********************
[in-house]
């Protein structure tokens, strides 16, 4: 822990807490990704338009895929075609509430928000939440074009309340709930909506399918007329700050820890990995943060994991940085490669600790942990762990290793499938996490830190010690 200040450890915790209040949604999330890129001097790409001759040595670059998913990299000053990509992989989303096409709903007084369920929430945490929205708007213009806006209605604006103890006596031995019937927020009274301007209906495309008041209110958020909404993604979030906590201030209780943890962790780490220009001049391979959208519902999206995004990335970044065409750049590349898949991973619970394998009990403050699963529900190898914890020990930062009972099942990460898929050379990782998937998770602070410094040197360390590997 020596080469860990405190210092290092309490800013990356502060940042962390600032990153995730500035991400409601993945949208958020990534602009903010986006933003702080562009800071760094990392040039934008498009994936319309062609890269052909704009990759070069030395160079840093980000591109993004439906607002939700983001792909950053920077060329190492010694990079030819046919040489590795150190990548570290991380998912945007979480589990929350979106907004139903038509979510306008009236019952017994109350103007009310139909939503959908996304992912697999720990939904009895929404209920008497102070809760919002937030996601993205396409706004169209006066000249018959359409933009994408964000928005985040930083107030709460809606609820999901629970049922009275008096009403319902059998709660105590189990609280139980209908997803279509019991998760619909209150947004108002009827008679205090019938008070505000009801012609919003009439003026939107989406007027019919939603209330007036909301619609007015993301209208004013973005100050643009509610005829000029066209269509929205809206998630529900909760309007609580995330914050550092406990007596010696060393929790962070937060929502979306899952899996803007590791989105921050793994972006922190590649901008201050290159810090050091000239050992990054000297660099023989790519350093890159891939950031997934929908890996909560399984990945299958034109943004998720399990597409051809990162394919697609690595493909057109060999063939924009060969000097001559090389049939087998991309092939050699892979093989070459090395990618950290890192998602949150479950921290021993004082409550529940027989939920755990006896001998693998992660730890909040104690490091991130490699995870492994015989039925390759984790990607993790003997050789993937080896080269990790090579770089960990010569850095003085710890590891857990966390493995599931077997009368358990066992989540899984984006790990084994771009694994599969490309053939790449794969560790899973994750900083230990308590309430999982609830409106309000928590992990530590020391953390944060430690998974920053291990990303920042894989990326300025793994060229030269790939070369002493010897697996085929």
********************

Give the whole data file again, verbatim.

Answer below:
[in-house]
């Protein structure tokens, strides 16, 4: 822990807490990704338009895929075609509430928000939440074009309340709930909506399918007329700050820890990995943060994991940085490669600790942990762990290793499938996490830190010690 200040450890915790209040949604999330890129001097790409001759040595670059998913990299000053990509992989989303096409709903007084369920929430945490929205708007213009806006209605604006103890006596031995019937927020009274301007209906495309008041209110958020909404993604979030906590201030209780943890962790780490220009001049391979959208519902999206995004990335970044065409750049590349898949991973619970394998009990403050699963529900190898914890020990930062009972099942990460898929050379990782998937998770602070410094040197360390590997 020596080469860990405190210092290092309490800013990356502060940042962390600032990153995730500035991400409601993945949208958020990534602009903010986006933003702080562009800071760094990392040039934008498009994936319309062609890269052909704009990759070069030395160079840093980000591109993004439906607002939700983001792909950053920077060329190492010694990079030819046919040489590795150190990548570290991380998912945007979480589990929350979106907004139903038509979510306008009236019952017994109350103007009310139909939503959908996304992912697999720990939904009895929404209920008497102070809760919002937030996601993205396409706004169209006066000249018959359409933009994408964000928005985040930083107030709460809606609820999901629970049922009275008096009403319902059998709660105590189990609280139980209908997803279509019991998760619909209150947004108002009827008679205090019938008070505000009801012609919003009439003026939107989406007027019919939603209330007036909301619609007015993301209208004013973005100050643009509610005829000029066209269509929205809206998630529900909760309007609580995330914050550092406990007596010696060393929790962070937060929502979306899952899996803007590791989105921050793994972006922190590649901008201050290159810090050091000239050992990054000297660099023989790519350093890159891939950031997934929908890996909560399984990945299958034109943004998720399990597409051809990162394919697609690595493909057109060999063939924009060969000097001559090389049939087998991309092939050699892979093989070459090395990618950290890192998602949150479950921290021993004082409550529940027989939920755990006896001998693998992660730890909040104690490091991130490699995870492994015989039925390759984790990607993790003997050789993937080896080269990790090579770089960990010569850095003085710890590891857990966390493995599931077997009368358990066992989540899984984006790990084994771009694994599969490309053939790449794969560790899973994750900083230990308590309430999982609830409106309000928590992990530590020391953390944060430690998974920053291990990303920042894989990326300025793994060229030269790939070369002493010897697996085929």